CMU will tap advanced computer methods to help doctors make sense of their patients' DNA

January 10, 2012

Scientists at Carnegie Mellon University say advanced computational tools will be the key to a new research project that, if successful, could enable doctors to routinely use information extracted from a patient's DNA to diagnose and guide treatment of diseases.

Ion Torrent, a unit of Life Technologies Corporation (: LIFE), is sponsoring the project during its first year, and more funding is expected to come through federal grants and other sources. Robert F. Murphy, director of the Lane Center for in Carnegie Mellon's School of , will lead a multidisciplinary team of researchers that will collaborate with scientists at the Baylor College of Medicine and Yale University.

The ultimate dream, Murphy said, is to develop what Ion Torrent Founder and CEO Jonathan M. Rothberg dubbed "doctor in a box" software. Doctor-in-a-box would take a patient's DNA sequence and use it to diagnose disease, identify a patient's susceptibility to disease, and predict which therapies might be most effective or cause the fewest side effects. The size and complexity of the , which was first sequenced in its entirety in 2003, has stymied efforts to date to create such software.

"There's just way too much information for doctors to make sense of it all," Murphy said. But new machine — statistically driven software that can detect associations within mountains of data — may soon be able to translate the genetic and other hereditary information encoded in the human in a way that is clinically relevant to doctors and patients, he added. His team isn't the first to use to analyze whole genomes, however it will employ some unique software developed at Carnegie Mellon.

The Lane Center includes a number of faculty who are leaders in aspects of the problem, including Eric Xing, Ziv Bar-Joseph, Kathryn Roeder, Russell Schwartz and Seyoung Kim.

The team's software will be trained specifically to analyze the type of whole-genome sequence data produced by Ion Torrent's unique sequencing technology, which is ideal for clinical applications because it is designed to sequence the entire human genome in a day for just $1,000. Up to now, routine clinical use of whole genome sequencing has been impractical because it's taken weeks to complete at a cost of about $10,000. Now that Ion Torrent can reduce the time and expense, the next step is creating a tool to enable doctors to easily integrate whole genome sequencing into medical practice, Rothberg said.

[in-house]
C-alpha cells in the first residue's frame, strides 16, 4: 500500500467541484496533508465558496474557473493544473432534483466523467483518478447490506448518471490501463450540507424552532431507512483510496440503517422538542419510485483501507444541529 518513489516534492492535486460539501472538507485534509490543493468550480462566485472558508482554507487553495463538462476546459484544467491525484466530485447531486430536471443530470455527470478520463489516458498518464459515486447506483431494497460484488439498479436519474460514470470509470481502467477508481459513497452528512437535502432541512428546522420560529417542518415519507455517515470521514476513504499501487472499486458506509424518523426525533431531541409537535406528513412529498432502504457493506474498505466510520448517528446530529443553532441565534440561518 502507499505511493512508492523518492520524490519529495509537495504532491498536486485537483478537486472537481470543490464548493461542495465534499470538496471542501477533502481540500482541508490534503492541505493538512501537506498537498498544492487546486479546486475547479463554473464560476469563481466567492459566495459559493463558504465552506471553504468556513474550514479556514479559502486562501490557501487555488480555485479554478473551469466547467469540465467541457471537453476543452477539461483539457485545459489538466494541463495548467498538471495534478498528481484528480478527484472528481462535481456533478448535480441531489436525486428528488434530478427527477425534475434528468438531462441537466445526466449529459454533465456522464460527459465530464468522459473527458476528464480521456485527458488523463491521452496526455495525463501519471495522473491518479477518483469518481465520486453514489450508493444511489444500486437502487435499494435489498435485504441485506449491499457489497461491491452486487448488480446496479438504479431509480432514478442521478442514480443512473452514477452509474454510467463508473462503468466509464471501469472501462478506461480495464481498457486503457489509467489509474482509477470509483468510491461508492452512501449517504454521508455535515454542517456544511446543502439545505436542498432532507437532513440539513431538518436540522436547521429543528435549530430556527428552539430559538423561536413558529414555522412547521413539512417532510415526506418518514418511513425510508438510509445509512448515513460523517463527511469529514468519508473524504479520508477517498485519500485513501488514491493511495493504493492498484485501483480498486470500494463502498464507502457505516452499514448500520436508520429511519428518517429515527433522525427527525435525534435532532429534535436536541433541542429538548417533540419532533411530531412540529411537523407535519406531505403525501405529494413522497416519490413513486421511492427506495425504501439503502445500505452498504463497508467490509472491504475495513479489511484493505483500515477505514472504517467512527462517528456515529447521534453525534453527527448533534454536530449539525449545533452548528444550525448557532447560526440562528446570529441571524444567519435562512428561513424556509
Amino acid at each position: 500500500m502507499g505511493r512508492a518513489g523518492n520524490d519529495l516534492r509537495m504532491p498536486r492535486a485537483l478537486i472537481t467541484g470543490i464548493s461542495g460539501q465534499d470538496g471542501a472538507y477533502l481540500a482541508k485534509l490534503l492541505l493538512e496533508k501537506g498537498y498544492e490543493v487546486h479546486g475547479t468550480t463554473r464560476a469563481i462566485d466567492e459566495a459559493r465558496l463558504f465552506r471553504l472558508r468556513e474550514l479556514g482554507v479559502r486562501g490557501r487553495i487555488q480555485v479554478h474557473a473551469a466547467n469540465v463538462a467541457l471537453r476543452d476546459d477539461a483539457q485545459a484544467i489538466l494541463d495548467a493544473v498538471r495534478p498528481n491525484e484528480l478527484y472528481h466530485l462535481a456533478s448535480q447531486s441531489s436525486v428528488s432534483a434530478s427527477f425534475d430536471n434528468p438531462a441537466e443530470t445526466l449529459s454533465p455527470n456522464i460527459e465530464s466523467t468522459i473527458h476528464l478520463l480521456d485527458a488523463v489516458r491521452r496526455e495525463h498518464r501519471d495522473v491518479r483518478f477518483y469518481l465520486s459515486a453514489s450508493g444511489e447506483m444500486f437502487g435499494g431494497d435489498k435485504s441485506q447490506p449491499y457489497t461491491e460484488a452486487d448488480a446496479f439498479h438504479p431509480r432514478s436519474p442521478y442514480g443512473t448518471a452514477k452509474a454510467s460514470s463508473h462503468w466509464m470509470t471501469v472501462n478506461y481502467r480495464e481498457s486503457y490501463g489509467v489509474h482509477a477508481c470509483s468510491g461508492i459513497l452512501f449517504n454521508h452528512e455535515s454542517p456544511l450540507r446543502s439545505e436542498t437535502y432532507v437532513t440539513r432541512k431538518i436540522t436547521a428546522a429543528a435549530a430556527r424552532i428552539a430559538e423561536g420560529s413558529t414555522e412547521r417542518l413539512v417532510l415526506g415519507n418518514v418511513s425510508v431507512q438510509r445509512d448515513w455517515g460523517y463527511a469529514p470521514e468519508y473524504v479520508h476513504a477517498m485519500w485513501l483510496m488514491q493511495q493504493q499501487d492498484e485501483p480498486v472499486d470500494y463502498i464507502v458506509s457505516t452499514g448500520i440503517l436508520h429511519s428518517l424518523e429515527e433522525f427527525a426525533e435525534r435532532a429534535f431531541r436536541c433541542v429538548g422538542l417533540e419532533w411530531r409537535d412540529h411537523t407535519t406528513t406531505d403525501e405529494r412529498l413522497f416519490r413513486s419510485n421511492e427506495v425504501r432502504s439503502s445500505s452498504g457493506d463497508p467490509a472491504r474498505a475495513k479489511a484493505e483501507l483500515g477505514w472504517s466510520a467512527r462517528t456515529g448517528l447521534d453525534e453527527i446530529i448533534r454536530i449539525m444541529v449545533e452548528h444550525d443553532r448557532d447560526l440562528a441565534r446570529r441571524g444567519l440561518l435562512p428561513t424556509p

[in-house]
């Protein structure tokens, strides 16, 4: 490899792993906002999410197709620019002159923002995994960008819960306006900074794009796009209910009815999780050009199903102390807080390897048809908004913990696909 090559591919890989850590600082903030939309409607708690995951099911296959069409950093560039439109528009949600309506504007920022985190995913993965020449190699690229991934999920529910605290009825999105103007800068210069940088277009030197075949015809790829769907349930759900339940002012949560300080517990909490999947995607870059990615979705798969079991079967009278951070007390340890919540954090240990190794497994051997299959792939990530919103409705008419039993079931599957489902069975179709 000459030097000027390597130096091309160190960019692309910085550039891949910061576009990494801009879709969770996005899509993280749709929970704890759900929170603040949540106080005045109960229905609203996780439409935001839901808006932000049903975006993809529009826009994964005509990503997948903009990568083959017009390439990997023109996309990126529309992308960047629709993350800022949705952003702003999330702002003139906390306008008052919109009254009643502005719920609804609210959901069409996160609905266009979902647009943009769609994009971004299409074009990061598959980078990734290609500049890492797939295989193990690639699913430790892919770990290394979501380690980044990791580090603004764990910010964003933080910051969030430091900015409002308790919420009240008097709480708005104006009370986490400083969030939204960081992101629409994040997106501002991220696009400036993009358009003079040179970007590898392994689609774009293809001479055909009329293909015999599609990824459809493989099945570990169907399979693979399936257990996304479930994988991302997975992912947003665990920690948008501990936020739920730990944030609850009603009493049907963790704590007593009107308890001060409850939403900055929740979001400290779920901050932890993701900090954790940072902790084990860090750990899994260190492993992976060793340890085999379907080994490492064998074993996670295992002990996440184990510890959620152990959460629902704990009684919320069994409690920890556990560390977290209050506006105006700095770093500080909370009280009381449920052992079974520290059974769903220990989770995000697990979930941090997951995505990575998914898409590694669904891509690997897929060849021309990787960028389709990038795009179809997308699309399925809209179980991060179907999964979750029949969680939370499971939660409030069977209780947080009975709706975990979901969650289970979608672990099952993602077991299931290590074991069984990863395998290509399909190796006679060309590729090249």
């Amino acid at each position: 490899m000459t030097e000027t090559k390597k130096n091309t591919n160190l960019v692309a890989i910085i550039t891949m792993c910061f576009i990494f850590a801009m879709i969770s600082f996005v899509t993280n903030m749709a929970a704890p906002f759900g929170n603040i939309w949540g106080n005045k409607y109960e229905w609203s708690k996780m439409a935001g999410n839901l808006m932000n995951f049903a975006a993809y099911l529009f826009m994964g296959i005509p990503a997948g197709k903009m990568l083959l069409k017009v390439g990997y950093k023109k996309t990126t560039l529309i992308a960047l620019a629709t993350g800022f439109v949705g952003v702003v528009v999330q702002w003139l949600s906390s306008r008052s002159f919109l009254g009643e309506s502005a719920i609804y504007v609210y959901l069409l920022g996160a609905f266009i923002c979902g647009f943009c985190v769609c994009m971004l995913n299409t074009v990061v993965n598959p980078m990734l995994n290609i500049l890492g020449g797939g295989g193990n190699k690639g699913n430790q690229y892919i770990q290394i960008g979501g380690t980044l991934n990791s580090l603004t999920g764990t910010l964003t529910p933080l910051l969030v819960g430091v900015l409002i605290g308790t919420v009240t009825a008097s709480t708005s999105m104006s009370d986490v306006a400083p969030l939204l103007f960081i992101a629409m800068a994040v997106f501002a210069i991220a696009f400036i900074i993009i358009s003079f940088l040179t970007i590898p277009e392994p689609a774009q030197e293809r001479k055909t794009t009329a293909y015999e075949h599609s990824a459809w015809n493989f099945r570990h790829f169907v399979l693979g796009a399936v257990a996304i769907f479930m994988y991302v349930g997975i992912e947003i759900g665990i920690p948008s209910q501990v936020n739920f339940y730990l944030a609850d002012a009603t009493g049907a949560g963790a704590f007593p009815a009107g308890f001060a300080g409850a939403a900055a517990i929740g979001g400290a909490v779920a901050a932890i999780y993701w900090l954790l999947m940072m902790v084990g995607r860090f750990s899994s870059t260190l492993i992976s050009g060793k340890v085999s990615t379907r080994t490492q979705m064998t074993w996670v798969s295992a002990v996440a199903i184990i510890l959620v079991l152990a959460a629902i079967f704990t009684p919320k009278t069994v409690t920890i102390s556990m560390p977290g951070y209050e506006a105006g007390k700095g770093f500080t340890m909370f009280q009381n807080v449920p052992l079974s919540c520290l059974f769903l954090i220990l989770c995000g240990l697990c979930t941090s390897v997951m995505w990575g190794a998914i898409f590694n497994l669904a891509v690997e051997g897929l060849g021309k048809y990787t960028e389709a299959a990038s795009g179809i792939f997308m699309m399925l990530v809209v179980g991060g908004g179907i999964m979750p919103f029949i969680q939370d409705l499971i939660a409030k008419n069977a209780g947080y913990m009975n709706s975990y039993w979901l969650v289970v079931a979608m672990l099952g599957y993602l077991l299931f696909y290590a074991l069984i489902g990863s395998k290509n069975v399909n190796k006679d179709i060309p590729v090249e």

"The promise of 'doctor-in-a-box' is that by using artificial intelligence, like we've seen with IBM's 'Watson' computer, we will be able to associate the variations in the human genome with the vast amount of information we have about human health," said Rothberg (E'85). "The work the Carnegie Mellon team is undertaking opens up the possibility that practicing physicians will be able to diagnose disease, identify disease susceptibility and guide therapy selection as easily as they can now use Apple's Siri on the iPhone."

"It's an enormous undertaking," Murphy agreed, "but we are creating a framework that will allow us to tackle this problem one piece at a time and to do so at a scale that makes sense when all of those pieces are put together."

The sheer size of the problem necessitates collaboration with other groups trying to understand the genome, so Murphy said the team intends to make its software available as open source.

During the first year, researchers will focus on identifying the genomic features associated with a single disease or patient population, which has yet to be selected. Researchers at Baylor's Human Genome Sequencing Center and Yale's Center for Genome Analysis will perform the whole of patients and provide longitudinal medical records, such as disease treatments and outcomes and results of clinical tests.

This information, scrubbed of patient identity information, will be analyzed by the Carnegie Mellon researchers, who include biologists, statisticians and computational biologists, as well as other computer scientists. Machine learning programs will tease out the relationships between the genomic data and the clinical outcomes for each of the anonymous patients, while incorporating information from biomedical literature regarding gene and protein expression and disease pathways.

This analysis will yield models based on personal genome sequences that can be used to predict disease and treatment responsiveness, as well as choose preventive therapies.

To provide impetus to the research program, Rothberg will sponsor an "Analyzing the $1,000 Genome" Conference to be held at Carnegie Mellon sometime in the summer or fall of 2012. The scientific conference will highlight outstanding work on computational analysis of genome sequences and foster discussion of new directions and strategies for extending this research.

In addition to Murphy, the research program leadership includes Jaime Carbonell, director of CMU's Language Technologies Institute; Tom Mitchell, director of CMU's Machine Learning Department; Richard Gibbs, director of Baylor's sequencing center; and Shrikant Mane, director of Yale's genome center.

Rothberg also established the Rothberg Research Awards in Human Brain Imaging at Carnegie Mellon to support the university's faculty and students in creatively pushing research boundaries in how the brain thinks, learns and ages.

Explore further: A $1000 genome could be reached by 2013

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